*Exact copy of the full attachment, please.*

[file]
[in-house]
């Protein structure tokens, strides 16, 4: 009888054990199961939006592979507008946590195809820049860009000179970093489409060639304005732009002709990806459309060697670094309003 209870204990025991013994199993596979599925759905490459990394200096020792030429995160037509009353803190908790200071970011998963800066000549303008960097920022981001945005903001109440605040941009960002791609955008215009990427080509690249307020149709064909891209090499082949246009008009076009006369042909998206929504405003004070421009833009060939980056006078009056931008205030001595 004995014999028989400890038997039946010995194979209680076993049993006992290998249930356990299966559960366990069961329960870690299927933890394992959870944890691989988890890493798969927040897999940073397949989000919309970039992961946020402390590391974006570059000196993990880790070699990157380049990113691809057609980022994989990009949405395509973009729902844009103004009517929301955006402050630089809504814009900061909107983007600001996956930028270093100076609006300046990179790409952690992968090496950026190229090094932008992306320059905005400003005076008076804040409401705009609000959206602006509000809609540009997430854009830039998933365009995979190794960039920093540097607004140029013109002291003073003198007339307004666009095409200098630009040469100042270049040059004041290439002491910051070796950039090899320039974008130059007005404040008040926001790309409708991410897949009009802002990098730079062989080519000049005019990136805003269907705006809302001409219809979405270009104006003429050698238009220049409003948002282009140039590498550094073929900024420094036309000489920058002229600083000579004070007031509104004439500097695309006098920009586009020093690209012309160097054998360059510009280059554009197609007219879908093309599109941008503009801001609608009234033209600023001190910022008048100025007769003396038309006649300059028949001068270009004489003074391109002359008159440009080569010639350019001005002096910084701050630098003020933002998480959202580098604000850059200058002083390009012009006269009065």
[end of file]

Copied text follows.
[in-house]
């Protein structure tokens, strides 16, 4: 009888054990199961939006592979507008946590195809820049860009000179970093489409060639304005732009002709990806459309060697670094309003 209870204990025991013994199993596979599925759905490459990394200096020792030429995160037509009353803190908790200071970011998963800066000549303008960097920022981001945005903001109440605040941009960002791609955008215009990427080509690249307020149709064909891209090499082949246009008009076009006369042909998206929504405003004070421009833009060939980056006078009056931008205030001595 004995014999028989400890038997039946010995194979209680076993049993006992290998249930356990299966559960366990069961329960870690299927933890394992959870944890691989988890890493798969927040897999940073397949989000919309970039992961946020402390590391974006570059000196993990880790070699990157380049990113691809057609980022994989990009949405395509973009729902844009103004009517929301955006402050630089809504814009900061909107983007600001996956930028270093100076609006300046990179790409952690992968090496950026190229090094932008992306320059905005400003005076008076804040409401705009609000959206602006509000809609540009997430854009830039998933365009995979190794960039920093540097607004140029013109002291003073003198007339307004666009095409200098630009040469100042270049040059004041290439002491910051070796950039090899320039974008130059007005404040008040926001790309409708991410897949009009802002990098730079062989080519000049005019990136805003269907705006809302001409219809979405270009104006003429050698238009220049409003948002282009140039590498550094073929900024420094036309000489920058002229600083000579004070007031509104004439500097695309006098920009586009020093690209012309160097054998360059510009280059554009197609007219879908093309599109941008503009801001609608009234033209600023001190910022008048100025007769003396038309006649300059028949001068270009004489003074391109002359008159440009080569010639350019001005002096910084701050630098003020933002998480959202580098604000850059200058002083390009012009006269009065």